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Product Details

  • ISBN-13: 9780684800134
  • Publisher: Simon & Schuster
  • Publication date: 6/1/1997
  • Edition description: REV
  • Edition number: 2
  • Pages: 688
  • Product dimensions: 6.53 (w) x 9.57 (h) x 1.58 (d)

Table of Contents


Rating the Producers and Growers
Tasting Notes and Ratings
The Role of a Wine Critic
About the Book's Organization

The Northern Rhône

Côte Rôtie
Condrieu and Château Grillet

The Southern Rhône

Châteauneuf du Pape
Côtes du Rhône-villages
Côtes du Rhône
Esoteric Rhône wines: clairette de Die, Côtes du Vivarais, Coteaux du Tricastin, Côtes du Ventoux, Costières de Nimes

Visitor's Guide to the Rhône Valley
Food Specialties of the Rhône Valley
A Glossary of Wine Terms

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First Chapter

Chapter 1


One of France's Most Historic and Greatest Red Wines


Appellation creation: October 18, 1940.
Type of wine produced: Red wine only.
Grape varieties authorized: Syrah and Viognier (up to 20% Viognier can be added, but as a rule few producers utilize more than 5% in their wines).
Total surface area: 497 acres.
Quality level: At least good; at best exceptional; among the finest red wines in the world.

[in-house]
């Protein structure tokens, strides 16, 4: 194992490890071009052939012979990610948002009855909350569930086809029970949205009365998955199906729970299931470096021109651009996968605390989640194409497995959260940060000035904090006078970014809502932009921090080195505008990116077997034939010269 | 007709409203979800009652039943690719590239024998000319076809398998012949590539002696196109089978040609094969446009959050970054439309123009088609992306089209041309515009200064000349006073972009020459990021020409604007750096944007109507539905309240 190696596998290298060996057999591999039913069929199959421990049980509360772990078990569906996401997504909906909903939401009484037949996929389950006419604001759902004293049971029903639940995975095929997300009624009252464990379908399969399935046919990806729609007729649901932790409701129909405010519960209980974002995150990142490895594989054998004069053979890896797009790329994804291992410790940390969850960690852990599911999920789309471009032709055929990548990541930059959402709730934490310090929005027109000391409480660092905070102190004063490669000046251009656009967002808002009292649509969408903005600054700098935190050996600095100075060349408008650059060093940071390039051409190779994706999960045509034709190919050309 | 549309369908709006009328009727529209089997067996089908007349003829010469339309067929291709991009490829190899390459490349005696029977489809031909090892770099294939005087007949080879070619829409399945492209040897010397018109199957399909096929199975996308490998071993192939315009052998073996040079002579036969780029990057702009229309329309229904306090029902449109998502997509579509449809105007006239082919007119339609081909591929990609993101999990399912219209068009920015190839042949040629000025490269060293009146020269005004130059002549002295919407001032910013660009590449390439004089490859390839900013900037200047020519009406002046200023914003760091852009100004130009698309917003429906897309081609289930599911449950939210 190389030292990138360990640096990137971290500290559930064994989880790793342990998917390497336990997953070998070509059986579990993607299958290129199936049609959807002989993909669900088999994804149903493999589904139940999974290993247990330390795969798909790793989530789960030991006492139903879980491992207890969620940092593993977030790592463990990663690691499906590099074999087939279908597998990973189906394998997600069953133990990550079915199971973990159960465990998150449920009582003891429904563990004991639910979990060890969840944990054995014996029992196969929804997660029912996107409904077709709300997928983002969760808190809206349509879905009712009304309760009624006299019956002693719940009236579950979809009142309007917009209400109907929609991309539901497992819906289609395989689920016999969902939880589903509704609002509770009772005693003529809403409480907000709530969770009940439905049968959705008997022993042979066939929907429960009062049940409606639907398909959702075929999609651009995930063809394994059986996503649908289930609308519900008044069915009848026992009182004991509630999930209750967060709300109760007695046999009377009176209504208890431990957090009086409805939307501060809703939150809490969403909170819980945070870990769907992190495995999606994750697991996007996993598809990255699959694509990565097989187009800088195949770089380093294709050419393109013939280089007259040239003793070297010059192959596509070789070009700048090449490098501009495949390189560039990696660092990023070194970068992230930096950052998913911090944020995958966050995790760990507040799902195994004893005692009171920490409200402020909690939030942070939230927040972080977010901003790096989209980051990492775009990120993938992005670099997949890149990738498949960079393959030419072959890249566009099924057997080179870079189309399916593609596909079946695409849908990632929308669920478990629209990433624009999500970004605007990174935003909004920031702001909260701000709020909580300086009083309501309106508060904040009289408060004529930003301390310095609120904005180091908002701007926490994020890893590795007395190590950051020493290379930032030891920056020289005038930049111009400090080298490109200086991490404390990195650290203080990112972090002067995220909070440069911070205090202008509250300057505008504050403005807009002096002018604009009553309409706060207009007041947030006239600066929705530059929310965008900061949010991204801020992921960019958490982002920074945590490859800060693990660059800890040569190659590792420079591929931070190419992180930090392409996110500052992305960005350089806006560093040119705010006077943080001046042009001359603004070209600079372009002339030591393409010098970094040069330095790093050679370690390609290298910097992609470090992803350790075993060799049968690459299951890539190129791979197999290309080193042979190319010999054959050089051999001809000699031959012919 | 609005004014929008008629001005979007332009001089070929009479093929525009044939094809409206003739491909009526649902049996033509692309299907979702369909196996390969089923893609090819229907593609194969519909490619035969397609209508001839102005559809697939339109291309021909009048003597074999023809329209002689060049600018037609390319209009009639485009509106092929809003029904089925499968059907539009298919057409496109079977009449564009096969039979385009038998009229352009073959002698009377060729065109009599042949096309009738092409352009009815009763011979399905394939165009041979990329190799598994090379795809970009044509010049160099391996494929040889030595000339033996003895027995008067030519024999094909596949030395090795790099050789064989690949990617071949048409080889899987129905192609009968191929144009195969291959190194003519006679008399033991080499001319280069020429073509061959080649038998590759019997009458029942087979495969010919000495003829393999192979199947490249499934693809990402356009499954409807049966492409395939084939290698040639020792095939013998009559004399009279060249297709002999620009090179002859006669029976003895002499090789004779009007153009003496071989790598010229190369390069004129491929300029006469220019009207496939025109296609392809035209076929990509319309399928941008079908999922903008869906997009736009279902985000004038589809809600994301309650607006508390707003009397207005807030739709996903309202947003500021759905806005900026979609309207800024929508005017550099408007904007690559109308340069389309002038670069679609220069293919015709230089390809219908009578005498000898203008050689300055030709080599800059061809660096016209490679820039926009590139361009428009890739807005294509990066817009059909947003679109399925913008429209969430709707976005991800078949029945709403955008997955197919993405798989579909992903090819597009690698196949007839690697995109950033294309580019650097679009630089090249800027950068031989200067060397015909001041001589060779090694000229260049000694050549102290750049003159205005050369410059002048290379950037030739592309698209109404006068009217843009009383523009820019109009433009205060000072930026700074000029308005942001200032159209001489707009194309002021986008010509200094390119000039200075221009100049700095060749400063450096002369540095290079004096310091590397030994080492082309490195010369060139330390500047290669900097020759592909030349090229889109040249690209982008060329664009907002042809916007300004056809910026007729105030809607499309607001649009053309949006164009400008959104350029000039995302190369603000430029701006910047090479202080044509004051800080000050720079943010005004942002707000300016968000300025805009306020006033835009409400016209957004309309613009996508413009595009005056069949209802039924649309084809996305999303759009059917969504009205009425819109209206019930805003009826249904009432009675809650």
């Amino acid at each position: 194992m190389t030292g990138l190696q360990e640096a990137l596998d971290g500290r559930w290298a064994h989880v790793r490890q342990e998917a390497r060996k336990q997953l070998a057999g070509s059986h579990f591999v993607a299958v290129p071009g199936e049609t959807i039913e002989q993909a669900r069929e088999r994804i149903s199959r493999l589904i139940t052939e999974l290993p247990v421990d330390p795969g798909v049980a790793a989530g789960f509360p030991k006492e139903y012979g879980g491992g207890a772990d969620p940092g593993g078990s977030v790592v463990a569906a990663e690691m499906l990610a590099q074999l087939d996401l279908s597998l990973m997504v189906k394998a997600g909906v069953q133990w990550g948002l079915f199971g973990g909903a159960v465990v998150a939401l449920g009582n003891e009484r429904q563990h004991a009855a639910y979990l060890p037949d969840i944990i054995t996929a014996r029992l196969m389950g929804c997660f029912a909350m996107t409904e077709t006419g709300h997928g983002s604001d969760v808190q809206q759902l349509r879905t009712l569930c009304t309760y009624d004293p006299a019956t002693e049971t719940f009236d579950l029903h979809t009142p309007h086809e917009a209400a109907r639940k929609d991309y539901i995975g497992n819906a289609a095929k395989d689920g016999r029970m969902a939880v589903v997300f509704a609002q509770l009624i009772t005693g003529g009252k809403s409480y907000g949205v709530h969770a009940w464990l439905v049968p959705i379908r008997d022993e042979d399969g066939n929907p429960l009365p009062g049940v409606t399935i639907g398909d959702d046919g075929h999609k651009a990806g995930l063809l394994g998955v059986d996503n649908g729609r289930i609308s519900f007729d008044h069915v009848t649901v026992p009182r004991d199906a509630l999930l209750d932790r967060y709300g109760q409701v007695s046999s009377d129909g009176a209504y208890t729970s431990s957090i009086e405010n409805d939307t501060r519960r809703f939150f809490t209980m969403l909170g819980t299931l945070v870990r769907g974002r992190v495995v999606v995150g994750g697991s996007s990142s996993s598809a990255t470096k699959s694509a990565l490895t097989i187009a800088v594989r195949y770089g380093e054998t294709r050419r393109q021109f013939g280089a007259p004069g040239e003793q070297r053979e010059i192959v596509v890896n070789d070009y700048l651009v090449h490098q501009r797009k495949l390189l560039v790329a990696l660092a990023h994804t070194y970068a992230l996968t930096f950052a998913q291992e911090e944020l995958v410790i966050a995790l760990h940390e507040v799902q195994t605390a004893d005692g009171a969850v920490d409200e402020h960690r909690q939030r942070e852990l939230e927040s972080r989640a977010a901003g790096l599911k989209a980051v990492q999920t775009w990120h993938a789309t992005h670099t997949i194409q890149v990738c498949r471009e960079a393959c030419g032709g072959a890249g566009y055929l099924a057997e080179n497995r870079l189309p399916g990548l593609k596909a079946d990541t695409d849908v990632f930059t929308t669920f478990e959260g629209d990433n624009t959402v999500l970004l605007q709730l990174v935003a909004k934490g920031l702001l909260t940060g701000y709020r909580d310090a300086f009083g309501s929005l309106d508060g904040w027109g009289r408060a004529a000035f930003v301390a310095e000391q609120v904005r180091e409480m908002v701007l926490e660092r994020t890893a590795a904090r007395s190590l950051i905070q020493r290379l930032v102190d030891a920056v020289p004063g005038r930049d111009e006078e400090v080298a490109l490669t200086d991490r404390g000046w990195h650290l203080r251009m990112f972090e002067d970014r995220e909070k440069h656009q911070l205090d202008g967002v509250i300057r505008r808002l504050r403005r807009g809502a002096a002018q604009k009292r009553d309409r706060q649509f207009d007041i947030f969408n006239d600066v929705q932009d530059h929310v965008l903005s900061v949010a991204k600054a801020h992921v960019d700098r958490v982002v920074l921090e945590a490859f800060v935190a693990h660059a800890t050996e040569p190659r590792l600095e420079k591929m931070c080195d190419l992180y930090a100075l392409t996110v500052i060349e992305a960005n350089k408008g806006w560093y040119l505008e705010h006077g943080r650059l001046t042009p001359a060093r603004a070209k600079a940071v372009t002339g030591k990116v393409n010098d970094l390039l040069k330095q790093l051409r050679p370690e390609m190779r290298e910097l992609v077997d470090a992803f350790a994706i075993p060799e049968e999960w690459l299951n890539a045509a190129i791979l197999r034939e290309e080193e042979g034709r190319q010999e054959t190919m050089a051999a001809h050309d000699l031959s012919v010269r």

Aging potential: The finest age 5-30 years.
General characteristics: Fleshy, rich, very fragrant, smoky, full-bodied, stunning wines.
Greatest recent vintages: 1995, 1991, 1990, 1989, 1988, 1985, 1983, 1978, 1976, 1969.
Price range: $30-$50, except for Guigal's and Chapoutier's single vineyard and/or luxury cuvees, which cost $150 or more.
Aromatic profile: These intensely fragrant wines offer compelling bouquets showcasing scents and flavors of cassis, black raspberries, smoke, bacon fat, violets, olives, and grilled meats. For wines where a healthy dosage of new oak casks are employed, add vanillin, toast, and pain grillé aromas.


Textural profile: These are elegant yet authoritatively powerful wines that are often chewy and deep. They are usually medium- to full-bodied, with surprisingly good acid levels for such ripeness and power. Tannin levels are usually moderate.